Musings about capacity building, program evaluation, and data visualization.
This is the third post in a four-part tech series about Twitter for evaluators. This post reviews more advanced tips and tricks for engaging others and managing your content. You will learn how to schedule posts, select hashtags, create lists, manage email notifications, pin posts to your profile, and analyze tweets. Be sure to check out the bonus resources at the end!
In the second post of a four-part tech chat series, I walk you through the steps of creating a strong Twitter profile. Learn how to make your profile professional and approachable so you are ready to network.
To tweet or not to tweet? In the first post of a four-part tech chat series, I break down the language and components of Twitter. Learn what people are talking about when they mention handles and hashtags so you can sound like a pro.
Fall means it’s time for the annual meeting of the American Evaluation Association, or what I like to refer to as the evaluation family reunion. The event provides time for networking, learning, and reflecting so it is timely that this year the conference theme was “From Learning to Action.” The top three reasons I continue to attend the conference each year are the community, attention to diversity, equity, and inclusion, and authenticity.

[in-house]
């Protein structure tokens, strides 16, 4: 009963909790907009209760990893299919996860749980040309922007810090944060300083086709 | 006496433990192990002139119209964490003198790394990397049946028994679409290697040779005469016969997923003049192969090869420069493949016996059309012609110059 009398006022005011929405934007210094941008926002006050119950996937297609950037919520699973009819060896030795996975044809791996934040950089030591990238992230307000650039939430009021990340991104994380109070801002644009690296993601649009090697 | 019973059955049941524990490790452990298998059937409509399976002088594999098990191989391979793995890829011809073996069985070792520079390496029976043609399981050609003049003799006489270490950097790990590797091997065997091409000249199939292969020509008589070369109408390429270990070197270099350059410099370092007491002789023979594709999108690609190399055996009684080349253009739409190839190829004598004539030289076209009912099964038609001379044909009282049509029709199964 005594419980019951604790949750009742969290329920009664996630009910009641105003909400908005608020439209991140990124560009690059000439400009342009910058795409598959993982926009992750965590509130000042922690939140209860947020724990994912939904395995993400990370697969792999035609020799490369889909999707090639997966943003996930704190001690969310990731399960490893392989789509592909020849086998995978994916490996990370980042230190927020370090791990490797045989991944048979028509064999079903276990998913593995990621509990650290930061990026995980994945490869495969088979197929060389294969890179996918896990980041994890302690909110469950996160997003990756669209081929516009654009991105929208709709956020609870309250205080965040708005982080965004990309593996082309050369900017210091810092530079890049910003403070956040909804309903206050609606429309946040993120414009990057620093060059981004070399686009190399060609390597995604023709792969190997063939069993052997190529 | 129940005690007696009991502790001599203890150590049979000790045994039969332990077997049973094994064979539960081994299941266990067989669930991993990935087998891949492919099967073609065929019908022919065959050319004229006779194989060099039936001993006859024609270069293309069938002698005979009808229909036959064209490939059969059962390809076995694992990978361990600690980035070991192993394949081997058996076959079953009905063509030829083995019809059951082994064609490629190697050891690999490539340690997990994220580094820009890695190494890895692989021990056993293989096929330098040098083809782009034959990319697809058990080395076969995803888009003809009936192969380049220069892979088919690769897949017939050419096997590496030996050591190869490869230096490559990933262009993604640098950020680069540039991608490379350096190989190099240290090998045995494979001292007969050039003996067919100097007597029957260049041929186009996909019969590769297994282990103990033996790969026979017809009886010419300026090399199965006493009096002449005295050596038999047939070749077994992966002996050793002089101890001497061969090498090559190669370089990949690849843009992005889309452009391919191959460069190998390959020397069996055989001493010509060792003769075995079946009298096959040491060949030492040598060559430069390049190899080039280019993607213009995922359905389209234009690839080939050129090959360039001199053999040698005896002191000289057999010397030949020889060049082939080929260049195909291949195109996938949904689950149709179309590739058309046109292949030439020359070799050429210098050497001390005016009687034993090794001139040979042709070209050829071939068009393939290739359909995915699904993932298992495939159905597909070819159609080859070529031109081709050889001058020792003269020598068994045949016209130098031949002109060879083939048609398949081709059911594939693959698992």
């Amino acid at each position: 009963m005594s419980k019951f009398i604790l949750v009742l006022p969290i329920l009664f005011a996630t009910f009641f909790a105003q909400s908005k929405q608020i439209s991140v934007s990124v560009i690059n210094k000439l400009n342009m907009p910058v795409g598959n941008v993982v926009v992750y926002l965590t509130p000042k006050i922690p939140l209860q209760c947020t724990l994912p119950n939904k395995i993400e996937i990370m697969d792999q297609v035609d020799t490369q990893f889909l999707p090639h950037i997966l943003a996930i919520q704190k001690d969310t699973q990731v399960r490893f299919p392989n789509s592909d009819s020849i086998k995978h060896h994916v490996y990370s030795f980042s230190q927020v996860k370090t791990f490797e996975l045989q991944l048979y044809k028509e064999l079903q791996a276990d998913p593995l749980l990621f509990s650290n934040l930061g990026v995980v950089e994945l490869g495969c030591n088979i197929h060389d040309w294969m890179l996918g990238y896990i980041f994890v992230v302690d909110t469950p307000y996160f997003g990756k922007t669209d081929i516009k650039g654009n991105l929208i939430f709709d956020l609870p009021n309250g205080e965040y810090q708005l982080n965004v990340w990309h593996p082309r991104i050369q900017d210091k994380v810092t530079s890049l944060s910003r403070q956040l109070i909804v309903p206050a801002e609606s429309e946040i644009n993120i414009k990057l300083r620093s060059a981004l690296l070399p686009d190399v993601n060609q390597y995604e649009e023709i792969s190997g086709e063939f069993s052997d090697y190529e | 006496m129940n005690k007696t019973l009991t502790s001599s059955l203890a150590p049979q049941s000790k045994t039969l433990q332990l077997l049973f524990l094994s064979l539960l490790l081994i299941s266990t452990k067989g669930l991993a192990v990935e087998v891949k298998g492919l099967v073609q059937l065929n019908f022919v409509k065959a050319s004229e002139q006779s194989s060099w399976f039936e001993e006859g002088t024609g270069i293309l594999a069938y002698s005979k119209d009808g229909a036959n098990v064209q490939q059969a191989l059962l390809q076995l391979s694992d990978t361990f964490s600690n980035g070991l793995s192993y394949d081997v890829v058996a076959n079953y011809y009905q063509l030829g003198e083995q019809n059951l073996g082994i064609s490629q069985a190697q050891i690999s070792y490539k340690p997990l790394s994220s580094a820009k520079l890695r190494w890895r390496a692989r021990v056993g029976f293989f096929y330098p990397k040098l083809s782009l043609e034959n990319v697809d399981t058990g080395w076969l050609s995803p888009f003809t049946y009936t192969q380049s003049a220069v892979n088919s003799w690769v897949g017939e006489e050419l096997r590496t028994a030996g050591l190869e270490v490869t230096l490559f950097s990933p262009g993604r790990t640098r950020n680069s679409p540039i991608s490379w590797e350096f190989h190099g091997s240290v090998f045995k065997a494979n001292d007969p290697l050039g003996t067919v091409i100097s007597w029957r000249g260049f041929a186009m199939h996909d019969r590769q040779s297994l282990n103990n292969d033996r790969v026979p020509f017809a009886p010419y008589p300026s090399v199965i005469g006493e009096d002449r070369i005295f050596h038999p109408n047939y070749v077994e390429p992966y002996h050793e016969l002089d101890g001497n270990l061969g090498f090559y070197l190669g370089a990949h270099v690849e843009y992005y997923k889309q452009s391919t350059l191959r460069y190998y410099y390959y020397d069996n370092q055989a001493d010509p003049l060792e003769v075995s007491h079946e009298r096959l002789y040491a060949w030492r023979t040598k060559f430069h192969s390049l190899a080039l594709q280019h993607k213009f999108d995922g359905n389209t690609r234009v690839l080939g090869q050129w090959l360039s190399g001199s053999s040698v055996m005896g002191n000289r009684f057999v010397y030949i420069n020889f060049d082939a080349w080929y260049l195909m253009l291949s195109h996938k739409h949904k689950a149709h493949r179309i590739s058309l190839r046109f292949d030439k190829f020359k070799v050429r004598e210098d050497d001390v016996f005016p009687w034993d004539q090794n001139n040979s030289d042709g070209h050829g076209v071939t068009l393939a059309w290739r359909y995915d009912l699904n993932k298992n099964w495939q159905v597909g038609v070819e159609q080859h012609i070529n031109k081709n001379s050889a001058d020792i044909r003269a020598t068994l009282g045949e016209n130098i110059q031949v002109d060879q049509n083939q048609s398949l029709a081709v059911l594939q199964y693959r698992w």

Whether you identify as a designer or a non-designer, I think we can all agree that we are living in an era where short and easily digestible materials are preferable to dense reports. We have recently seen renewed interest in the field of data visualization, with formats such as infographics and one-pagers in high demand. At the same time, many organizations have limited funding and training opportunities available to purchase and learn design programs. Fortunately, there are a number of free and low-cost tools available online with equally low learning curves, allowing both designers and non-designers to create polished products.
One of the questions asked leading up to and following the Women’s March on Washington is, why march? The Women’s March was not a single issue event. It was about advocating for human rights, standing in solidarity, and fostering community. So as a social worker for social justice and an evaluator for equality, I ask, why not?